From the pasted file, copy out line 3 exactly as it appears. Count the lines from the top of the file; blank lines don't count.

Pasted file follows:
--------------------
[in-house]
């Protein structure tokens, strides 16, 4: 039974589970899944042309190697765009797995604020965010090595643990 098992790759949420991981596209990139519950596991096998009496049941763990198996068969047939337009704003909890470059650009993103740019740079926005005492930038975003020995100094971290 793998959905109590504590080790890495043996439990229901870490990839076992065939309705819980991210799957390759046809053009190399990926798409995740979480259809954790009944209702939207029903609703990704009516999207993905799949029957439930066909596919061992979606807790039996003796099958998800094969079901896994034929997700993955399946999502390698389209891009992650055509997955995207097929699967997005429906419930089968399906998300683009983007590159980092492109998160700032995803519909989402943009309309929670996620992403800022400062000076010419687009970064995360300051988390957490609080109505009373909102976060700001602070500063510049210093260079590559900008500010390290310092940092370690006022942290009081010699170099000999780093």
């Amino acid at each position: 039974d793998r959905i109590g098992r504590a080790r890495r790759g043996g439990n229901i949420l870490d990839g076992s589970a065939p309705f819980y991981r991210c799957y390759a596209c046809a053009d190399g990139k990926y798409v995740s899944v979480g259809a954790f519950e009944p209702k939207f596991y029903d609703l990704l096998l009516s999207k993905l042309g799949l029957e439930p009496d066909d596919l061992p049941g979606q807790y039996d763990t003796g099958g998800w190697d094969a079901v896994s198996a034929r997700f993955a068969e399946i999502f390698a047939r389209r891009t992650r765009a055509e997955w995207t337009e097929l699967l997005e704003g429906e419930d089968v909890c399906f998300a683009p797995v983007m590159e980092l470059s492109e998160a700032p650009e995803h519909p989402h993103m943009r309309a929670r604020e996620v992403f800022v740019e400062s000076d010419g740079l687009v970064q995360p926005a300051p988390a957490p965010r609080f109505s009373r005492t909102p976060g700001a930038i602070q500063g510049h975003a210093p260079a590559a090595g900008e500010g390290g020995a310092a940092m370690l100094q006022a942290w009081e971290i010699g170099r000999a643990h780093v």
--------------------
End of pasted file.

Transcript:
């Amino acid at each position: 039974d793998r959905i109590g098992r504590a080790r890495r790759g043996g439990n229901i949420l870490d990839g076992s589970a065939p309705f819980y991981r991210c799957y390759a596209c046809a053009d190399g990139k990926y798409v995740s899944v979480g259809a954790f519950e009944p209702k939207f596991y029903d609703l990704l096998l009516s999207k993905l042309g799949l029957e439930p009496d066909d596919l061992p049941g979606q807790y039996d763990t003796g099958g998800w190697d094969a079901v896994s198996a034929r997700f993955a068969e399946i999502f390698a047939r389209r891009t992650r765009a055509e997955w995207t337009e097929l699967l997005e704003g429906e419930d089968v909890c399906f998300a683009p797995v983007m590159e980092l470059s492109e998160a700032p650009e995803h519909p989402h993103m943009r309309a929670r604020e996620v992403f800022v740019e400062s000076d010419g740079l687009v970064q995360p926005a300051p988390a957490p965010r609080f109505s009373r005492t909102p976060g700001a930038i602070q500063g510049h975003a210093p260079a590559a090595g900008e500010g390290g020995a310092a940092m370690l100094q006022a942290w009081e971290i010699g170099r000999a643990h780093v």